But one thing changed since I stopped reading bad news, and it’s the thing I noticed quite early: I stopped gossiping.
From a person who didn’t miss anything, I became silent. My friends and colleagues looked at me like I’m some strange animals they’ve never seen before. “You really have no idea what’s going on?”
I separated myself from gossip conversations. And if I had to be with them and the topic was bad news, I chose to leave for good. I didn’t justify my actions, it’s simply my choice to move.
Better reading choices
Half of my reading lists were bad news. It used up most of my free time.
Since I stopped reading news, I have more time to read useful blogs and books. I dig deep into my industry and learn a lot.
I also find opportunities to connect with people who have the same interests as mine. We share ideas and collaborate to create amazing things that I never thought I could do.
Read three books on a topic and you know more about it than 99% of the world. Watch news all day for years and you have a distant, water-cooler-level awareness of thousands of stories, at least for the few weeks each is popular. David Cain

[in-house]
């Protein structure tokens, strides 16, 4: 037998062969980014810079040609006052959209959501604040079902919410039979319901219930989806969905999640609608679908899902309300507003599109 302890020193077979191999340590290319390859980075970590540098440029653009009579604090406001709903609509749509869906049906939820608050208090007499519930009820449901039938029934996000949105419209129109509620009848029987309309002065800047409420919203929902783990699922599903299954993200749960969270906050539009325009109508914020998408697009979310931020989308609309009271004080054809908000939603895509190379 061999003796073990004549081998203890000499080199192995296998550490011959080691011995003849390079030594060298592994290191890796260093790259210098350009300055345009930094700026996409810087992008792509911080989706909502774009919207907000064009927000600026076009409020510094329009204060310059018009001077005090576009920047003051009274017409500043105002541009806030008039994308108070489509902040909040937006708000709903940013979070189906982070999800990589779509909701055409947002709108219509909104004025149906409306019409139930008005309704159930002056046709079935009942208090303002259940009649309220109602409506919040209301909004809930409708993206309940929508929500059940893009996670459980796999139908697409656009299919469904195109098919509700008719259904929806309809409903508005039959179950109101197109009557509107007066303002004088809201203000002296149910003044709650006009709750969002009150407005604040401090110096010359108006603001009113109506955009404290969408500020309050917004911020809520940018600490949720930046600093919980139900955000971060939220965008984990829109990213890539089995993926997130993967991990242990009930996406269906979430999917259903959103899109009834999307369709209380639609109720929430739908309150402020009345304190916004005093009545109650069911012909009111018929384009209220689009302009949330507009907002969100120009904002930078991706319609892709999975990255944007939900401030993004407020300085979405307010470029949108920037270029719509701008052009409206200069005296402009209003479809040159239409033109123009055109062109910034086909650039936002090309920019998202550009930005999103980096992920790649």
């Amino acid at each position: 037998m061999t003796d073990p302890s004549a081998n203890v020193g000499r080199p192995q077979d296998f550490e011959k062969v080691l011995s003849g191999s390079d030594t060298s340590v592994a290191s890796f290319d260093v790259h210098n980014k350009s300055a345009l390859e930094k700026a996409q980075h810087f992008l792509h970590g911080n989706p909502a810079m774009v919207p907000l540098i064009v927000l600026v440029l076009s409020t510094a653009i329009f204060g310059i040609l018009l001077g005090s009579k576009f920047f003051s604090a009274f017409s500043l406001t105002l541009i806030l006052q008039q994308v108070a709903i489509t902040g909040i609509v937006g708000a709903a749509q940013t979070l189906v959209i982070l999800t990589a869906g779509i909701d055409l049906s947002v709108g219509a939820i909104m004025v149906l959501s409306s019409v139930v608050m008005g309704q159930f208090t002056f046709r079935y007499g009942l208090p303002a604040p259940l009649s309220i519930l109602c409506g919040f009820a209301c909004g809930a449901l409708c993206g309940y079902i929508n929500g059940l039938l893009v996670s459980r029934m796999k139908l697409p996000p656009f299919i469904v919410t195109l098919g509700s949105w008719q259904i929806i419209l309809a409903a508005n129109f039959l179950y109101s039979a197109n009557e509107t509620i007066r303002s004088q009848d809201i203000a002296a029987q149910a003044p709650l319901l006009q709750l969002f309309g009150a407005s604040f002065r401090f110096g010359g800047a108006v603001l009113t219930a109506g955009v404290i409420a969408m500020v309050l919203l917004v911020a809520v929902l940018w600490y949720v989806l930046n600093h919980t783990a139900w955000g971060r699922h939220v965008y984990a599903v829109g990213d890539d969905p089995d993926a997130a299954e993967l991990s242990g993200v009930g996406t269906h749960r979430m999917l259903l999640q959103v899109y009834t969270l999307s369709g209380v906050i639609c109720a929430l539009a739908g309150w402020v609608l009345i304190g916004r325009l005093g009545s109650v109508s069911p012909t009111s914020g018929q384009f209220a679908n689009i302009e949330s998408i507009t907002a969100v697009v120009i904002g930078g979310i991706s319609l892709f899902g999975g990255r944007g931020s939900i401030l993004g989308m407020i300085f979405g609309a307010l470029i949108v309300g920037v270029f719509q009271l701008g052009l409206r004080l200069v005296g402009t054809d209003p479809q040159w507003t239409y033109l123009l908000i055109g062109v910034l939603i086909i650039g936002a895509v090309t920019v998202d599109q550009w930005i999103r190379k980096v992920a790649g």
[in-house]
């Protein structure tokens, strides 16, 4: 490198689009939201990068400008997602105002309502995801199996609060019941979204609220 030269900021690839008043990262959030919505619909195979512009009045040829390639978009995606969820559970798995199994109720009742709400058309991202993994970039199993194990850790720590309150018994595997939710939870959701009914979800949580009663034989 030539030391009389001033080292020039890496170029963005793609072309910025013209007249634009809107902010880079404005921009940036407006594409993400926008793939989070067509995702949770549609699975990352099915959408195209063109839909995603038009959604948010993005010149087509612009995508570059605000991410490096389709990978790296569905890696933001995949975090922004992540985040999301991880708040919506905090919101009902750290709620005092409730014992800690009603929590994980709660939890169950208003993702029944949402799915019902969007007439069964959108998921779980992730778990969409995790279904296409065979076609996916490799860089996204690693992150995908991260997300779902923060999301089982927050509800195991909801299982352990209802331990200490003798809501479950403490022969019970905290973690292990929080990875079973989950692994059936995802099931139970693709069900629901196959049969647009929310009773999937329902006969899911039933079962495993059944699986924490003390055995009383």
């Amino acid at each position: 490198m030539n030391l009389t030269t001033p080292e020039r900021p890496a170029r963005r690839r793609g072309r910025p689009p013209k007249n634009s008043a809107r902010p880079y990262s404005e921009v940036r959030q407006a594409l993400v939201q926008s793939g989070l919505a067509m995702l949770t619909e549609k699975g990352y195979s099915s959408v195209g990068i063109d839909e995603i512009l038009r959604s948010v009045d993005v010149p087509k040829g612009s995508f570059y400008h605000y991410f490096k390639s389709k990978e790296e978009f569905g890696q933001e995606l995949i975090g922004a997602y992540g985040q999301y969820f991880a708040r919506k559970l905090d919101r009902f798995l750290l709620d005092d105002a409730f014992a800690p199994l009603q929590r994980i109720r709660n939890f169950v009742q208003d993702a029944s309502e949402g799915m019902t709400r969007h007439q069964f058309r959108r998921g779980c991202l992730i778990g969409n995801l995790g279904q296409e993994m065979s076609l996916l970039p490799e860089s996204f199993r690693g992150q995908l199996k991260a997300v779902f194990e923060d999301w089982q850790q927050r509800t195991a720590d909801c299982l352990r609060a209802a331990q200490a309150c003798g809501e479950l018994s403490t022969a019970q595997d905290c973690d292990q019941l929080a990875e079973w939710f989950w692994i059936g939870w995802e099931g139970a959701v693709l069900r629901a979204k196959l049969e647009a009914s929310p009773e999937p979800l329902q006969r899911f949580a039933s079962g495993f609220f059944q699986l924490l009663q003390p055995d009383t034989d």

There are many better ways to be updated. Reading news isn’t one of them.
More focus and more things done
Reading bad news made me feel like I was well-informed. But it just exhausted my brain. I was always distracted.
When a story developed, I wanted to know how it continued. What was the consequence? Who would be involved? The list goes on. I was obsessed with these questions until I knew the answers. It’s like a drug, and I got addicted to it.
I was lucky to realize that after three years of news addiction, now I get my attention back and use it for reading or watching what’s important to me.
News doesn’t help anything in my life. It doesn’t help me make better decisions. It doesn’t help me understand the world. It doesn’t help me build a meaningful relationship with others. It just keeps me away from the important things in my life.
Let’s make math:
If you read a newspaper for 15 minutes each morning, 15 minutes during lunch, 15 minutes before you go to bed, 5 or 10 minutes here and there when you’re at work, 10 or up to 45 minutes (if you take the train) on the way to come back home, then count distraction and refocusing time, you’ll lose at least one hour every day or half a day every week.